Building a World-Class Compliance Program: Best Practices and Strategies for Success

By Chan, Anthony S. | The CPA Journal, August 2008 | Go to article overview

Building a World-Class Compliance Program: Best Practices and Strategies for Success


Chan, Anthony S., The CPA Journal


Building a World-Class Compliance Program: Best Practices and Strategies for Success By Martin T. Biegelman with Daniel R. Biegelman Published by John Wiley & Sons, Inc., March 2008; ISBN: 978-0-470-11478-0; 298 pages (hardcover); $45

Reviewed by Anthony S. Chan

This book is well-organized, wellwritten, and easy to read. Although it is not meant to be a user guide or handbook, the authors have succeeded in bringing together helpful hints and best practices that are critical to developing a practical compliance program. Readers are reminded right from the start of the importance of proper "tone at the top" and how the CEO can make a difference. The authors correctly point out that: "Compliance is more than just following laws, regulations, and policy. It is often about doing the right thing when faced with compliance challenges."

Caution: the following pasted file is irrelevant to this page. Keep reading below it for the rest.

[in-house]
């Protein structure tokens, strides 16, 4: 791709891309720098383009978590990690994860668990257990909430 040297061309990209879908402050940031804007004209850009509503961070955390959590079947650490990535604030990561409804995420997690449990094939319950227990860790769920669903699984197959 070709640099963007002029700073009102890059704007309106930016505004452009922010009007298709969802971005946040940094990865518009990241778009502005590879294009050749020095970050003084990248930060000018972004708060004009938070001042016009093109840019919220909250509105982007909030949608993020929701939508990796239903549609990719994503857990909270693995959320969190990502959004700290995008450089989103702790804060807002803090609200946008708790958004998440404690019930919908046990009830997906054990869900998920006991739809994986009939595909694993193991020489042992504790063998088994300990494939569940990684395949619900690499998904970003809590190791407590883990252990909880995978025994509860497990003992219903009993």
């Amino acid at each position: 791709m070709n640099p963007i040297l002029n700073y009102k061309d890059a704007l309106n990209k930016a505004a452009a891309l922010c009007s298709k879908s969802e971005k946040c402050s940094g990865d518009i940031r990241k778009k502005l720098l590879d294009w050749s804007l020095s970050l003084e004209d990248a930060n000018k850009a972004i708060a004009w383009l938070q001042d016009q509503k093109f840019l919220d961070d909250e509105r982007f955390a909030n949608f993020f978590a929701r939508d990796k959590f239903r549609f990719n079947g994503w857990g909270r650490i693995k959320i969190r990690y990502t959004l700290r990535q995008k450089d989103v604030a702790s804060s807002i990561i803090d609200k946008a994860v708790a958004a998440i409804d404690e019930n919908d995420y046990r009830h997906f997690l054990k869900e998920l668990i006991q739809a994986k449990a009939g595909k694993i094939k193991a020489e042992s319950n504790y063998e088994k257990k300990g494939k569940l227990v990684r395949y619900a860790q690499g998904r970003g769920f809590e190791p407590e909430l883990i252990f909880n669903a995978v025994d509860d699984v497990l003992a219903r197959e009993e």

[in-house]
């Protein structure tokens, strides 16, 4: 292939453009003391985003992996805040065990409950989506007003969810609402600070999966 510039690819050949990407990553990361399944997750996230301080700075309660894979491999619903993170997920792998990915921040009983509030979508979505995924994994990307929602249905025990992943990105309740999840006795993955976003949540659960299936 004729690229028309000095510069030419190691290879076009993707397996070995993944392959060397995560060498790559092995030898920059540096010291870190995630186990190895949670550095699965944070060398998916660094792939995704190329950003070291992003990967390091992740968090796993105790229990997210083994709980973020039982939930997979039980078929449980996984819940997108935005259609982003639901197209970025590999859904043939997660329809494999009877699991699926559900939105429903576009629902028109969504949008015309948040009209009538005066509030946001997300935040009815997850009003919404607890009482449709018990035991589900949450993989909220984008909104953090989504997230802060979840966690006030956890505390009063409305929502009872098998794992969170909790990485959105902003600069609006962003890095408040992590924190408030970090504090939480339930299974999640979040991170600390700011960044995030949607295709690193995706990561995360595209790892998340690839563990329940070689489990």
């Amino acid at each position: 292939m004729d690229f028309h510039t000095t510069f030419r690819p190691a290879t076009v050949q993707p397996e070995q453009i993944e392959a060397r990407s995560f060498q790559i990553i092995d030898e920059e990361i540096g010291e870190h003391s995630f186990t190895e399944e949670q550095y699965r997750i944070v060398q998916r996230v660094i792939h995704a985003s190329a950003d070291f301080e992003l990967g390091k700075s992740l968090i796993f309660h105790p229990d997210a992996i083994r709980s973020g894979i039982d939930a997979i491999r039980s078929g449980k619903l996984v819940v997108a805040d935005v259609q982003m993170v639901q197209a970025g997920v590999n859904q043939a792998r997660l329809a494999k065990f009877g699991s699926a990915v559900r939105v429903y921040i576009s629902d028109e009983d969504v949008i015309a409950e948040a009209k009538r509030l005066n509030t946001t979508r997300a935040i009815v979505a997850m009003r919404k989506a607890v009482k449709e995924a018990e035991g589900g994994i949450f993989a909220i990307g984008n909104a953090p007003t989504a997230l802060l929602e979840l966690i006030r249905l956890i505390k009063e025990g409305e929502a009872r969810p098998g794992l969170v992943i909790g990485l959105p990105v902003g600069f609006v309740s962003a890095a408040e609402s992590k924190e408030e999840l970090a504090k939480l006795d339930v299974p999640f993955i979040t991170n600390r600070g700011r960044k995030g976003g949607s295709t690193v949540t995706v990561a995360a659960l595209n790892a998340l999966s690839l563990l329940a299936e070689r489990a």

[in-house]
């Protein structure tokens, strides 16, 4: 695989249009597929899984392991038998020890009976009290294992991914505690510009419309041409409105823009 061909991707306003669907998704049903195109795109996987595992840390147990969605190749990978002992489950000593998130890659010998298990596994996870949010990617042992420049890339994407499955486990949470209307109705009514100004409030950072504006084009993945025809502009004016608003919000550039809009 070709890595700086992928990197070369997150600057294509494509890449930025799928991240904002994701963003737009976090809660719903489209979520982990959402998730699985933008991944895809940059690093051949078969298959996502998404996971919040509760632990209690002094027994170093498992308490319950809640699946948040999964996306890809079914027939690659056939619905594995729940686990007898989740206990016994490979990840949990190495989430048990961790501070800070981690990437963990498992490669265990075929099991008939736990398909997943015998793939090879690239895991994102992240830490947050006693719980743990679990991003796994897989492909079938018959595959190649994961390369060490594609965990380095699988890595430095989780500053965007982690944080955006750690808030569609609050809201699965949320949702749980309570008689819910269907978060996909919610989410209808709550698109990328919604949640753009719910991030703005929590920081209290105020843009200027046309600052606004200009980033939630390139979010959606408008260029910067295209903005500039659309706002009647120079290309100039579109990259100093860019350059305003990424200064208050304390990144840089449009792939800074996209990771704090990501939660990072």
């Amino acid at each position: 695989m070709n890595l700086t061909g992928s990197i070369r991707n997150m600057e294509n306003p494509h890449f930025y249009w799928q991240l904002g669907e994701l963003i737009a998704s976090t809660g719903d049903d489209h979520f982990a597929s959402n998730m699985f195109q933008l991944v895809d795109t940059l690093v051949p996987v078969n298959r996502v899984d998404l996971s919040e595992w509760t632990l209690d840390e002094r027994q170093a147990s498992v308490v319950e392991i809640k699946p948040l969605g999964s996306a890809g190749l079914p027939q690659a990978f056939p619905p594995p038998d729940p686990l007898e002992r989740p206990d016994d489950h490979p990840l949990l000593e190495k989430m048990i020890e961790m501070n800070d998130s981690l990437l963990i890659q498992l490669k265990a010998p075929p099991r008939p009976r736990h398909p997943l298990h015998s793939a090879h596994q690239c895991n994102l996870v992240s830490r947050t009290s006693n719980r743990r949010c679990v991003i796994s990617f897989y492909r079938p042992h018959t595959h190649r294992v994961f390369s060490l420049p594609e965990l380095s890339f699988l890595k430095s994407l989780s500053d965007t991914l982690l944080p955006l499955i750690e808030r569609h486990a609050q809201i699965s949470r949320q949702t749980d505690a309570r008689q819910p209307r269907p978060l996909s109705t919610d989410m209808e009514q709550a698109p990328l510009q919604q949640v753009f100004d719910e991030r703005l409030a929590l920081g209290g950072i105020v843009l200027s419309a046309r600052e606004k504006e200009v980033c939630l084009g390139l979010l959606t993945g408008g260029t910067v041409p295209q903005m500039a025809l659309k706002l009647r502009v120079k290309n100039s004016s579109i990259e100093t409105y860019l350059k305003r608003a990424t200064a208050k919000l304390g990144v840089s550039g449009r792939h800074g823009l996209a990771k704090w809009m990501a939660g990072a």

The book is divided into 13 chapters, and it contains a good discussion of the following:

* History, growth, and evolution of corporate compliance;

* Case studies of companies that emerge from compliance failures;

* Federal sentencing guidelines for organizations (FSGO) and the seven steps to an effective compliance program;

* The U.S. Department of Justice's McNulty Memorandum and the revised principles of federal prosecution of business organizations;

* The SEC's seaboard criteria (such as self-policing, self-reporting, remediation, and cooperation) in mitigating enforcement actions;

* Anti-money laundering enforcement; and

* The risk of corruption and the expanding reach of the Foreign Corrupt Practices Act (FCPA).

Readers who are pressed for time but want to learn how to develop an effective compliance program should find the following sections of the book extremely useful:

* Chapters 5 and 6, where the authors describe how companies addressed their compliance failures (such as accounting fraud and FCPA violations involving bribery and corruption) with positive remedial actions. According to the authors, an effective FCPA programs should include, at a minimum, the following elements:

* FCPA-based policy that establishes compliance standards and practices to be followed by employees, consultants, and agents;

* Implementation of appropriate disciplinary measures;

* A reporting system whereby suspected criminal conduct may be reported.

* Chapter 7, which includes a good discussion of "red flags" that could signal potential suspicious activity, including the following:

* Activity inconsistent with the customer's business;

* Avoidance of reporting or recordkeeping requirements;

* Frequent, large, round number wires; and

* Insufficient or suspicious information provided by a customer. …

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